I would like to set up a per-file encryption architecture where every file is encrypted with its own key, and each key is encrypted using a master key.

Is there any good articles to read regarding this? Or any advice?

The questions I have are basically:

  • Where to store each file key
  • Where to store the master key
  • How to re-encrypt files if I do a key rotation
  • How to rotate the keys

My files are stored in an on-premises S3, I also have a relational database and I'm using Vault (Hashicorp)

  • 1
    You don't want to reencrypt every file during key rotation. You will generally create a symmetric key, encrypt the file with this key and encrypt the symmetric key with the "file key." During rotation you decrypt the symmetric key with the old file key and reencrypt the symmetric key with the new "file key." The symmetric key gets reencrypted and the file is left untouched.
    – ThoriumBR
    Oct 24, 2022 at 9:49
  • Do a search on apples security website. iOS does quite exactly what you want. With a few details that you probably wouldn’t think of.
    – gnasher729
    Mar 23, 2023 at 20:13

1 Answer 1


This can be reduced to a "key management" problem, because everything else is basically a solved problem. So lets take care of the accessory questions first.

How to re-encrypt files if I do a key rotation

You don't reencrypt files. It's a CPU-heavy and IO-heavy operation, and you don't want to read and write terabytes of data each time a user changes its keys.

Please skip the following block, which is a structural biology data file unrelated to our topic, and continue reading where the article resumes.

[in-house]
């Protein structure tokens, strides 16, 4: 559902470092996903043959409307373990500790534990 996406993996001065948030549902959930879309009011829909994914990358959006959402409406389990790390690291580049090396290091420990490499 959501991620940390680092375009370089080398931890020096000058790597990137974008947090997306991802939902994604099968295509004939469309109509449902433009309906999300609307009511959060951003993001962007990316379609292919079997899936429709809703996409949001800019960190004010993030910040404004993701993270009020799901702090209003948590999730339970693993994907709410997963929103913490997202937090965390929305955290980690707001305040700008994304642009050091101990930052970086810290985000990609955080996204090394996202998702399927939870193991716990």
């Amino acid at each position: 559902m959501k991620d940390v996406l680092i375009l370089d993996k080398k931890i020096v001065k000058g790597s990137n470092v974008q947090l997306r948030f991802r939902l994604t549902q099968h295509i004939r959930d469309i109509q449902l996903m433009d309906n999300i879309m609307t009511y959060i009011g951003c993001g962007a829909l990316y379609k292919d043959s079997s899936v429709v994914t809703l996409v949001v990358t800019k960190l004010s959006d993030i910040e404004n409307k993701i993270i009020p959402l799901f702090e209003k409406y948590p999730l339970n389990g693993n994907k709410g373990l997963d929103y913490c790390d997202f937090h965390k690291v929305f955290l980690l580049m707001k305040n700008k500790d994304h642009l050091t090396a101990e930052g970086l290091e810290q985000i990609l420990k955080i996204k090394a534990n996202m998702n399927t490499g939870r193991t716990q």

What you use is something called Envelope Encryption: You create a symmetrical key (Data Encryption Key, or DEK) and encrypt the file. You use another key (Key Encryption Key, or KEK) to encrypt the DEK and store the encrypted file and the encrypted DEK. When you rotate the KEK, you decrypt it first with the old KEK, encrypt with it the new KEK, and store. The file isn't touched.

How to rotate the keys

This is trivial. You issue new keys, decrypt and reencrypt all DEK, and it's done. The old key lost all function because it cannot access anything anymore, so there's no need to destroy it.

Now the complex questions:

Where to store each file key

Where to store the master key

And this is your problem. It involves more process and choices than technology, so there's no "best way" to implement.

If you are the one managing the keys, you have to make sure nobody but the user can access the key. This can be achieved using a key derivation algorithm to derive a key from the user's password, and using that key to encrypt the user's private key (the KEK). Then you can store it on a database. You could use the master key to encrypt those keys, allowing you to implement a "password recovery" process. That would create a big downside: if the master key leaks, every single account can be compromised and every single file decrypted.

If your data storage will employ End to End Encryption, the KEK must be stored on the client. You must protect the key client-side too, so encrypting it using a key derivation function is a good idea. The downside is that you cannot create a "password recovery" function because you don't have the password and cannot decrypt the KEK without it.

The master key storage depends on your security requirements and your budget. A Hardware Security Module (HSM) is a good starting point. It's a dedicated hardware for key storage, and its job is to not let the private key be accessed in plain. You must create a secure process to use the key in case of a password reset or other need.

  • Thanks a lot for your answer, I will dig a bit more into everything you just adviced
    – Lina
    Oct 24, 2022 at 14:36

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